Six weeks later, in Mesa for the next stop of the Pro Swim Series, Comerford finished second in 54.22, a half-second behind the co-Olympic gold medalist in the event, Manuel.

As for the 200 free, the event in which Comerford has made her presence felt in the short course pool, she has yet to convert that collegiate success to long course. But she’s optimistic.

“My 200 is definitely getting there,” she said. “After Indy and after [Mesa] I feel pretty good about how it’s going, and I’m just excited to develop that race.”

Comerford scratched the 200 free final in Mesa after feeling sick, but she called her prelims swim, when she posted a time of 2:00.41, “the best I’ve ever raced a 200 free long course.”

“That’s just a really good feeling, knowing that I’m learning how to race it instead of struggling while I’m racing it and being comfortable with each lap and my strategy throughout the entire race, so it’s exciting,” she said. “Instead of scrambling, I’m pulling a lot more water. Even watching videos from a year ago, it’s crazy for me to see the difference between now and then.”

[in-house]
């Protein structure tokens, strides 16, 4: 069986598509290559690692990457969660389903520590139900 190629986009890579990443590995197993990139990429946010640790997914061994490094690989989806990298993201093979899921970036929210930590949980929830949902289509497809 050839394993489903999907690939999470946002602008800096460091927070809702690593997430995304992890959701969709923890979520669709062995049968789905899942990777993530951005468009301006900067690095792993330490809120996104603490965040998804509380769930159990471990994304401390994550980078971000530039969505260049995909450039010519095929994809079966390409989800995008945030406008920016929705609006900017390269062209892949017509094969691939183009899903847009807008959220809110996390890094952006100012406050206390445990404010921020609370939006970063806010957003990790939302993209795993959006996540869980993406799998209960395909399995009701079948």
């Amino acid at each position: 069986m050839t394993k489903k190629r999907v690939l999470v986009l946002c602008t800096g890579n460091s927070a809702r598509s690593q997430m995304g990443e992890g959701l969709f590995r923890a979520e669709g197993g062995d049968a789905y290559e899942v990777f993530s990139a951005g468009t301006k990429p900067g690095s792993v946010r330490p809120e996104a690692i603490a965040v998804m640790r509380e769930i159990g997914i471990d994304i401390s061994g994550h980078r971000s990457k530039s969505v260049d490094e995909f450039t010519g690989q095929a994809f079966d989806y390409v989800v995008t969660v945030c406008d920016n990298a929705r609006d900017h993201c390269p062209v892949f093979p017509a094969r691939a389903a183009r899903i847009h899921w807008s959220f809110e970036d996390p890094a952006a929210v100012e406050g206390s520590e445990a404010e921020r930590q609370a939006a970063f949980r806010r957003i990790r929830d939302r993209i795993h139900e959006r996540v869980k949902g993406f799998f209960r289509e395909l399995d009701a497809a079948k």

One year ago, Comerford was a dark horse but very much an underdog looking for massive improvements if she wanted to make the Olympic team. But everything she’s been through since—including a trip with Team USA to the Short Course World Championships—has her feeling like she now belongs.

U.S. Nationals at the end of June will be Comerford’s third meet in Indianapolis this year and arguably the most important meet of her career thus far, given what’s at stake.

USA Swimming will select the top six finishers in both the 100 and 200 free to swim at the World Championships in Budapest, as well as four swimmers in each event to head to the World University Games in Taipei.